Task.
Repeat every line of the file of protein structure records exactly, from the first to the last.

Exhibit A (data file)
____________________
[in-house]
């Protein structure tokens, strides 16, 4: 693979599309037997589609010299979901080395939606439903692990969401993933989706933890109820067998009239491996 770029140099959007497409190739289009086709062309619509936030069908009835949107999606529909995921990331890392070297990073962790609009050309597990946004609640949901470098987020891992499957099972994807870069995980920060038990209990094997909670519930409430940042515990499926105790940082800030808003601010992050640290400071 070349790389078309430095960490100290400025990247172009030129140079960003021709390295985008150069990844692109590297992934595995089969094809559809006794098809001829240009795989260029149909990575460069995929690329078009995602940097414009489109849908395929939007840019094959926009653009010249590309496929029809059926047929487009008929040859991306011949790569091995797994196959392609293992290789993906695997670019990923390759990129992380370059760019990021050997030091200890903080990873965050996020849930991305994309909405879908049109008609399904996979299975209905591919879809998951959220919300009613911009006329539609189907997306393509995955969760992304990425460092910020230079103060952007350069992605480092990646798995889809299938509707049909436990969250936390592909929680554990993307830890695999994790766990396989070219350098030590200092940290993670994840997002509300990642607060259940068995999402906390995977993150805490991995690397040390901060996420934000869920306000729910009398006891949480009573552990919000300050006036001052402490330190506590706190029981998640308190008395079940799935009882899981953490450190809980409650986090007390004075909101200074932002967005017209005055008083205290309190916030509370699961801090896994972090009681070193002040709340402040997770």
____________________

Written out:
[in-house]
């Protein structure tokens, strides 16, 4: 693979599309037997589609010299979901080395939606439903692990969401993933989706933890109820067998009239491996 770029140099959007497409190739289009086709062309619509936030069908009835949107999606529909995921990331890392070297990073962790609009050309597990946004609640949901470098987020891992499957099972994807870069995980920060038990209990094997909670519930409430940042515990499926105790940082800030808003601010992050640290400071 070349790389078309430095960490100290400025990247172009030129140079960003021709390295985008150069990844692109590297992934595995089969094809559809006794098809001829240009795989260029149909990575460069995929690329078009995602940097414009489109849908395929939007840019094959926009653009010249590309496929029809059926047929487009008929040859991306011949790569091995797994196959392609293992290789993906695997670019990923390759990129992380370059760019990021050997030091200890903080990873965050996020849930991305994309909405879908049109008609399904996979299975209905591919879809998951959220919300009613911009006329539609189907997306393509995955969760992304990425460092910020230079103060952007350069992605480092990646798995889809299938509707049909436990969250936390592909929680554990993307830890695999994790766990396989070219350098030590200092940290993670994840997002509300990642607060259940068995999402906390995977993150805490991995690397040390901060996420934000869920306000729910009398006891949480009573552990919000300050006036001052402490330190506590706190029981998640308190008395079940799935009882899981953490450190809980409650986090007390004075909101200074932002967005017209005055008083205290309190916030509370699961801090896994972090009681070193002040709340402040997770």